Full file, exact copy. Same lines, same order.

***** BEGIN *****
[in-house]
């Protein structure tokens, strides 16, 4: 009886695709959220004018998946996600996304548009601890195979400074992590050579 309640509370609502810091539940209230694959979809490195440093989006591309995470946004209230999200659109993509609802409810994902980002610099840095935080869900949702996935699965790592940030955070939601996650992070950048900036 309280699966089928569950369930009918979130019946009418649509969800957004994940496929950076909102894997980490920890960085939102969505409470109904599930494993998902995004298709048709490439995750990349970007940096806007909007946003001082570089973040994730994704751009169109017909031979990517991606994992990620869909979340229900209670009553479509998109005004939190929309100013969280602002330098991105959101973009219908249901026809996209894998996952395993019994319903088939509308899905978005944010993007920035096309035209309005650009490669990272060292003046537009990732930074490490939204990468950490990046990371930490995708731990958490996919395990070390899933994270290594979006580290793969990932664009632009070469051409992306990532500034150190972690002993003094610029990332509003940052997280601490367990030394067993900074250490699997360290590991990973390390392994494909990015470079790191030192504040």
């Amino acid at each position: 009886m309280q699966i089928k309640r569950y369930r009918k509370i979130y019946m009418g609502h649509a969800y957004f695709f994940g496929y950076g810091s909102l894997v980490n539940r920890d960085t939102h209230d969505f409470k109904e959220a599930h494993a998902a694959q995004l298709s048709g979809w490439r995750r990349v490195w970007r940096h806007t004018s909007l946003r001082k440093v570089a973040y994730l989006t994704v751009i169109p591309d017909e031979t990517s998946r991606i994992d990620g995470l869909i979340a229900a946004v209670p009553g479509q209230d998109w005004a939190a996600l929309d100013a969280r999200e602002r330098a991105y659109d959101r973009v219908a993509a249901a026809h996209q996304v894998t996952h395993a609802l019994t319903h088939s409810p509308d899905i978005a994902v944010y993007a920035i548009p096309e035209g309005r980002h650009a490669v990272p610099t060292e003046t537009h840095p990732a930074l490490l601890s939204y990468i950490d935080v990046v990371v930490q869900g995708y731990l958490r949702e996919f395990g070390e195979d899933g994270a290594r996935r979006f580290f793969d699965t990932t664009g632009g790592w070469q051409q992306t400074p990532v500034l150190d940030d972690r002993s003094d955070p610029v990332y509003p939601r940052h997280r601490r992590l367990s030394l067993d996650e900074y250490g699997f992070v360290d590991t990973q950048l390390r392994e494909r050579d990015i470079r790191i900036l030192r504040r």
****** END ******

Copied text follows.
[in-house]
């Protein structure tokens, strides 16, 4: 009886695709959220004018998946996600996304548009601890195979400074992590050579 309640509370609502810091539940209230694959979809490195440093989006591309995470946004209230999200659109993509609802409810994902980002610099840095935080869900949702996935699965790592940030955070939601996650992070950048900036 309280699966089928569950369930009918979130019946009418649509969800957004994940496929950076909102894997980490920890960085939102969505409470109904599930494993998902995004298709048709490439995750990349970007940096806007909007946003001082570089973040994730994704751009169109017909031979990517991606994992990620869909979340229900209670009553479509998109005004939190929309100013969280602002330098991105959101973009219908249901026809996209894998996952395993019994319903088939509308899905978005944010993007920035096309035209309005650009490669990272060292003046537009990732930074490490939204990468950490990046990371930490995708731990958490996919395990070390899933994270290594979006580290793969990932664009632009070469051409992306990532500034150190972690002993003094610029990332509003940052997280601490367990030394067993900074250490699997360290590991990973390390392994494909990015470079790191030192504040």
């Amino acid at each position: 009886m309280q699966i089928k309640r569950y369930r009918k509370i979130y019946m009418g609502h649509a969800y957004f695709f994940g496929y950076g810091s909102l894997v980490n539940r920890d960085t939102h209230d969505f409470k109904e959220a599930h494993a998902a694959q995004l298709s048709g979809w490439r995750r990349v490195w970007r940096h806007t004018s909007l946003r001082k440093v570089a973040y994730l989006t994704v751009i169109p591309d017909e031979t990517s998946r991606i994992d990620g995470l869909i979340a229900a946004v209670p009553g479509q209230d998109w005004a939190a996600l929309d100013a969280r999200e602002r330098a991105y659109d959101r973009v219908a993509a249901a026809h996209q996304v894998t996952h395993a609802l019994t319903h088939s409810p509308d899905i978005a994902v944010y993007a920035i548009p096309e035209g309005r980002h650009a490669v990272p610099t060292e003046t537009h840095p990732a930074l490490l601890s939204y990468i950490d935080v990046v990371v930490q869900g995708y731990l958490r949702e996919f395990g070390e195979d899933g994270a290594r996935r979006f580290f793969d699965t990932t664009g632009g790592w070469q051409q992306t400074p990532v500034l150190d940030d972690r002993s003094d955070p610029v990332y509003p939601r940052h997280r601490r992590l367990s030394l067993d996650e900074y250490g699997f992070v360290d590991t990973q950048l390390r392994e494909r050579d990015i470079r790191i900036l030192r504040r």